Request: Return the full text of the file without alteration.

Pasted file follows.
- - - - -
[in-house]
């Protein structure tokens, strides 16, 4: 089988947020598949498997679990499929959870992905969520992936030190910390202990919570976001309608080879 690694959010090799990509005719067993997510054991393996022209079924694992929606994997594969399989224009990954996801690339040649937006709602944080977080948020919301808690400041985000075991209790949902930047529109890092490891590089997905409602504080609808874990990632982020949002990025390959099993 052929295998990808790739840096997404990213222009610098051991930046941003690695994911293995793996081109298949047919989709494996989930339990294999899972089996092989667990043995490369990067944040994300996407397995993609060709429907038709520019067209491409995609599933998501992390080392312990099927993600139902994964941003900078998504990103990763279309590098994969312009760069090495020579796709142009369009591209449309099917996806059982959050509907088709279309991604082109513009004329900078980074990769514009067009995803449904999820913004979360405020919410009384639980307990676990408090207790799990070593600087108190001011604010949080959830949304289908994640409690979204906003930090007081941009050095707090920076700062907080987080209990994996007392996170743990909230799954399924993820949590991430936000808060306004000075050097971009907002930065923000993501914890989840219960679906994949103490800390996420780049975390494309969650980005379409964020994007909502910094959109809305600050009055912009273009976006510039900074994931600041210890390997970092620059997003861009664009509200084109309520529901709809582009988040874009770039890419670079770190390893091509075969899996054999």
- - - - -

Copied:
[in-house]
């Protein structure tokens, strides 16, 4: 089988947020598949498997679990499929959870992905969520992936030190910390202990919570976001309608080879 690694959010090799990509005719067993997510054991393996022209079924694992929606994997594969399989224009990954996801690339040649937006709602944080977080948020919301808690400041985000075991209790949902930047529109890092490891590089997905409602504080609808874990990632982020949002990025390959099993 052929295998990808790739840096997404990213222009610098051991930046941003690695994911293995793996081109298949047919989709494996989930339990294999899972089996092989667990043995490369990067944040994300996407397995993609060709429907038709520019067209491409995609599933998501992390080392312990099927993600139902994964941003900078998504990103990763279309590098994969312009760069090495020579796709142009369009591209449309099917996806059982959050509907088709279309991604082109513009004329900078980074990769514009067009995803449904999820913004979360405020919410009384639980307990676990408090207790799990070593600087108190001011604010949080959830949304289908994640409690979204906003930090007081941009050095707090920076700062907080987080209990994996007392996170743990909230799954399924993820949590991430936000808060306004000075050097971009907002930065923000993501914890989840219960679906994949103490800390996420780049975390494309969650980005379409964020994007909502910094959109809305600050009055912009273009976006510039900074994931600041210890390997970092620059997003861009664009509200084109309520529901709809582009988040874009770039890419670079770190390893091509075969899996054999």